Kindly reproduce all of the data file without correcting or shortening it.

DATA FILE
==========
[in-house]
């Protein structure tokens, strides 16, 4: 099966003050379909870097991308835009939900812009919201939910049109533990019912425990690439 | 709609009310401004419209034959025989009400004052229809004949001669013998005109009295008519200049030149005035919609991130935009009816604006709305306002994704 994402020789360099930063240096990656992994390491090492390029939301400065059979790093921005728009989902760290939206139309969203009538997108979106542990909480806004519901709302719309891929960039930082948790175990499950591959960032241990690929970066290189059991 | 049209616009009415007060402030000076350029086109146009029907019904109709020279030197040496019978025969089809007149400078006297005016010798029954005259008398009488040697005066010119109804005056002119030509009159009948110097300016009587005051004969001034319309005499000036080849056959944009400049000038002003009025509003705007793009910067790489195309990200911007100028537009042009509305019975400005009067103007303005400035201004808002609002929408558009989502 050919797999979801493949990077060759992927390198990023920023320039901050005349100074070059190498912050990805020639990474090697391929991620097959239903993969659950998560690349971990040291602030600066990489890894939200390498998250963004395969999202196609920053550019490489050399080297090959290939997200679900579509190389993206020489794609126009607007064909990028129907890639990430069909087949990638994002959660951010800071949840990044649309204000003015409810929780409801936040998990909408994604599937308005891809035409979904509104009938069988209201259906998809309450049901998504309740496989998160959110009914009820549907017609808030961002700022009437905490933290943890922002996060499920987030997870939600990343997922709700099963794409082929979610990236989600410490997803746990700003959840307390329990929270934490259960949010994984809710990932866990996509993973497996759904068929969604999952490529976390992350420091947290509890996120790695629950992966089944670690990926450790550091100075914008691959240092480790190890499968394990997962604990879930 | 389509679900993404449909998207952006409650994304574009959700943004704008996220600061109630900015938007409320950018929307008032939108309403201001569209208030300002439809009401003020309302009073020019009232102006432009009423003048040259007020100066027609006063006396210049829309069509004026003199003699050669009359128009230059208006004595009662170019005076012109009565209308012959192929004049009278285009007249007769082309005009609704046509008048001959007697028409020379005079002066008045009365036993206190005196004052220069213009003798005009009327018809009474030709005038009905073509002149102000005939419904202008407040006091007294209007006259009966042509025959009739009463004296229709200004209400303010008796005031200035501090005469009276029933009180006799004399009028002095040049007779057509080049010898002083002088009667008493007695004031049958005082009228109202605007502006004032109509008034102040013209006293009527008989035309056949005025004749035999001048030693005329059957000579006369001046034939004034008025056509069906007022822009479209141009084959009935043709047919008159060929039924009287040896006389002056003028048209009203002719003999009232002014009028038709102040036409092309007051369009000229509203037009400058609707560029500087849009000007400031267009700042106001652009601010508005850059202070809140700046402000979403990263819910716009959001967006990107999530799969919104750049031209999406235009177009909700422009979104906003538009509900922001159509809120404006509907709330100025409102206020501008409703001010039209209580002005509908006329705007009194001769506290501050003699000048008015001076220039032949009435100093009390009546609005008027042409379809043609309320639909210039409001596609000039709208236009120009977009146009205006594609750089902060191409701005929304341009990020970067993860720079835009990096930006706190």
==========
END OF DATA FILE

[in-house]
């Protein structure tokens, strides 16, 4: 099966003050379909870097991308835009939900812009919201939910049109533990019912425990690439 | 709609009310401004419209034959025989009400004052229809004949001669013998005109009295008519200049030149005035919609991130935009009816604006709305306002994704 994402020789360099930063240096990656992994390491090492390029939301400065059979790093921005728009989902760290939206139309969203009538997108979106542990909480806004519901709302719309891929960039930082948790175990499950591959960032241990690929970066290189059991 | 049209616009009415007060402030000076350029086109146009029907019904109709020279030197040496019978025969089809007149400078006297005016010798029954005259008398009488040697005066010119109804005056002119030509009159009948110097300016009587005051004969001034319309005499000036080849056959944009400049000038002003009025509003705007793009910067790489195309990200911007100028537009042009509305019975400005009067103007303005400035201004808002609002929408558009989502 050919797999979801493949990077060759992927390198990023920023320039901050005349100074070059190498912050990805020639990474090697391929991620097959239903993969659950998560690349971990040291602030600066990489890894939200390498998250963004395969999202196609920053550019490489050399080297090959290939997200679900579509190389993206020489794609126009607007064909990028129907890639990430069909087949990638994002959660951010800071949840990044649309204000003015409810929780409801936040998990909408994604599937308005891809035409979904509104009938069988209201259906998809309450049901998504309740496989998160959110009914009820549907017609808030961002700022009437905490933290943890922002996060499920987030997870939600990343997922709700099963794409082929979610990236989600410490997803746990700003959840307390329990929270934490259960949010994984809710990932866990996509993973497996759904068929969604999952490529976390992350420091947290509890996120790695629950992966089944670690990926450790550091100075914008691959240092480790190890499968394990997962604990879930 | 389509679900993404449909998207952006409650994304574009959700943004704008996220600061109630900015938007409320950018929307008032939108309403201001569209208030300002439809009401003020309302009073020019009232102006432009009423003048040259007020100066027609006063006396210049829309069509004026003199003699050669009359128009230059208006004595009662170019005076012109009565209308012959192929004049009278285009007249007769082309005009609704046509008048001959007697028409020379005079002066008045009365036993206190005196004052220069213009003798005009009327018809009474030709005038009905073509002149102000005939419904202008407040006091007294209007006259009966042509025959009739009463004296229709200004209400303010008796005031200035501090005469009276029933009180006799004399009028002095040049007779057509080049010898002083002088009667008493007695004031049958005082009228109202605007502006004032109509008034102040013209006293009527008989035309056949005025004749035999001048030693005329059957000579006369001046034939004034008025056509069906007022822009479209141009084959009935043709047919008159060929039924009287040896006389002056003028048209009203002719003999009232002014009028038709102040036409092309007051369009000229509203037009400058609707560029500087849009000007400031267009700042106001652009601010508005850059202070809140700046402000979403990263819910716009959001967006990107999530799969919104750049031209999406235009177009909700422009979104906003538009509900922001159509809120404006509907709330100025409102206020501008409703001010039209209580002005509908006329705007009194001769506290501050003699000048008015001076220039032949009435100093009390009546609005008027042409379809043609309320639909210039409001596609000039709208236009120009977009146009205006594609750089902060191409701005929304341009990020970067993860720079835009990096930006706190």